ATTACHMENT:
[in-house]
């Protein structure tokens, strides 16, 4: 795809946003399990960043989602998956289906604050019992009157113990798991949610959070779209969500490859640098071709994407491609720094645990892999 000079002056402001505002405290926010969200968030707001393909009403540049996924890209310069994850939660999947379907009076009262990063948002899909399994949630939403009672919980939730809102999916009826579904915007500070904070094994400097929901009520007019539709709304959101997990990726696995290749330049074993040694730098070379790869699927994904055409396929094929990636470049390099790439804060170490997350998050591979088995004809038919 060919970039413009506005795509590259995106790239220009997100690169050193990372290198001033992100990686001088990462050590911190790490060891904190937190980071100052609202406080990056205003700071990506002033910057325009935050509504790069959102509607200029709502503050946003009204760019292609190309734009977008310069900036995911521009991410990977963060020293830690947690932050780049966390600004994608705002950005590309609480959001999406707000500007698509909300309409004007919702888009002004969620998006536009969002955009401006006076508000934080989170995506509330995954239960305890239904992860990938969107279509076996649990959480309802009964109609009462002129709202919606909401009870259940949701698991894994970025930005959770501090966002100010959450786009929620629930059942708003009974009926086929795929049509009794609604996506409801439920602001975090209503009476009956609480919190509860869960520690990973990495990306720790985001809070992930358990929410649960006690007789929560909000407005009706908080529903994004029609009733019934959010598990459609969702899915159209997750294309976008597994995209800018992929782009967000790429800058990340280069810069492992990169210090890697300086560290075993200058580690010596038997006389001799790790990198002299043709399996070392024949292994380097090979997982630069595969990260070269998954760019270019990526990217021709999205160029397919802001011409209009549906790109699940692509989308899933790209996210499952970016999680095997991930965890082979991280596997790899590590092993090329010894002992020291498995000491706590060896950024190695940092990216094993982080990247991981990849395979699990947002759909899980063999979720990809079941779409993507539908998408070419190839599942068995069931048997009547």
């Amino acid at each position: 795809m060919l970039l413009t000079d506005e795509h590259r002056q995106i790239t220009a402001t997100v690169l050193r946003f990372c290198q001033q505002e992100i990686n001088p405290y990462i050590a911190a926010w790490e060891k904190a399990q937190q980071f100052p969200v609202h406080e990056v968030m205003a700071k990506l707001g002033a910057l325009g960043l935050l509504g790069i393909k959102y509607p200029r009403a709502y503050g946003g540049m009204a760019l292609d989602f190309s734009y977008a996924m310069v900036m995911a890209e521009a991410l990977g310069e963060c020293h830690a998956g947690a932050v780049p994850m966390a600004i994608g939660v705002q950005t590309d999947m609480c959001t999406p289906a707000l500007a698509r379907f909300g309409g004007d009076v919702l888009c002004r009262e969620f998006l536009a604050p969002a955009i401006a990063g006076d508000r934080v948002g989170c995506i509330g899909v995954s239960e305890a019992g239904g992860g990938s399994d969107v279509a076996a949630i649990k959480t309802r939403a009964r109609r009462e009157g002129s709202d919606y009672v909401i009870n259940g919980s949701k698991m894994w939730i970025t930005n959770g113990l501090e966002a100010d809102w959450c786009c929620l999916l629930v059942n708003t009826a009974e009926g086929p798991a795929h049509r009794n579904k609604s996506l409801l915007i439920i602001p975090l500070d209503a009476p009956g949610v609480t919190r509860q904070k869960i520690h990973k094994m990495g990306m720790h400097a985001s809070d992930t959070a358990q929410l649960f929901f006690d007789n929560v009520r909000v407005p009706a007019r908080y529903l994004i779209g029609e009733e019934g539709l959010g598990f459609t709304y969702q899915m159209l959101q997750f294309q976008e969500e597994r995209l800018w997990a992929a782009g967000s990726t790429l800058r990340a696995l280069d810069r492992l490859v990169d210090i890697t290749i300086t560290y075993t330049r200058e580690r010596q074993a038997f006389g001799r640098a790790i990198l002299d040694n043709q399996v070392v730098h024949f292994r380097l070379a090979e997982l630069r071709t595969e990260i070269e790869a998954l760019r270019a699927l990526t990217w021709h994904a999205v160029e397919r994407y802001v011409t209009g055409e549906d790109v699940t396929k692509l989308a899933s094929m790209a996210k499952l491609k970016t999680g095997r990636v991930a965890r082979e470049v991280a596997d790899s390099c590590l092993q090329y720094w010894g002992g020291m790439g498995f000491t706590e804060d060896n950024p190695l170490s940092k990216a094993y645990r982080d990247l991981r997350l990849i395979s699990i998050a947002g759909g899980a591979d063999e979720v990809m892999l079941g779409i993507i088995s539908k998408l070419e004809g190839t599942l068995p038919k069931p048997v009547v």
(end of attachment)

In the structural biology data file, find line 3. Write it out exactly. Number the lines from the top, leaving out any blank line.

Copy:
């Amino acid at each position: 795809m060919l970039l413009t000079d506005e795509h590259r002056q995106i790239t220009a402001t997100v690169l050193r946003f990372c290198q001033q505002e992100i990686n001088p405290y990462i050590a911190a926010w790490e060891k904190a399990q937190q980071f100052p969200v609202h406080e990056v968030m205003a700071k990506l707001g002033a910057l325009g960043l935050l509504g790069i393909k959102y509607p200029r009403a709502y503050g946003g540049m009204a760019l292609d989602f190309s734009y977008a996924m310069v900036m995911a890209e521009a991410l990977g310069e963060c020293h830690a998956g947690a932050v780049p994850m966390a600004i994608g939660v705002q950005t590309d999947m609480c959001t999406p289906a707000l500007a698509r379907f909300g309409g004007d009076v919702l888009c002004r009262e969620f998006l536009a604050p969002a955009i401006a990063g006076d508000r934080v948002g989170c995506i509330g899909v995954s239960e305890a019992g239904g992860g990938s399994d969107v279509a076996a949630i649990k959480t309802r939403a009964r109609r009462e009157g002129s709202d919606y009672v909401i009870n259940g919980s949701k698991m894994w939730i970025t930005n959770g113990l501090e966002a100010d809102w959450c786009c929620l999916l629930v059942n708003t009826a009974e009926g086929p798991a795929h049509r009794n579904k609604s996506l409801l915007i439920i602001p975090l500070d209503a009476p009956g949610v609480t919190r509860q904070k869960i520690h990973k094994m990495g990306m720790h400097a985001s809070d992930t959070a358990q929410l649960f929901f006690d007789n929560v009520r909000v407005p009706a007019r908080y529903l994004i779209g029609e009733e019934g539709l959010g598990f459609t709304y969702q899915m159209l959101q997750f294309q976008e969500e597994r995209l800018w997990a992929a782009g967000s990726t790429l800058r990340a696995l280069d810069r492992l490859v990169d210090i890697t290749i300086t560290y075993t330049r200058e580690r010596q074993a038997f006389g001799r640098a790790i990198l002299d040694n043709q399996v070392v730098h024949f292994r380097l070379a090979e997982l630069r071709t595969e990260i070269e790869a998954l760019r270019a699927l990526t990217w021709h994904a999205v160029e397919r994407y802001v011409t209009g055409e549906d790109v699940t396929k692509l989308a899933s094929m790209a996210k499952l491609k970016t999680g095997r990636v991930a965890r082979e470049v991280a596997d790899s390099c590590l092993q090329y720094w010894g002992g020291m790439g498995f000491t706590e804060d060896n950024p190695l170490s940092k990216a094993y645990r982080d990247l991981r997350l990849i395979s699990i998050a947002g759909g899980a591979d063999e979720v990809m892999l079941g779409i993507i088995s539908k998408l070419e004809g190839t599942l068995p038919k069931p048997v009547v």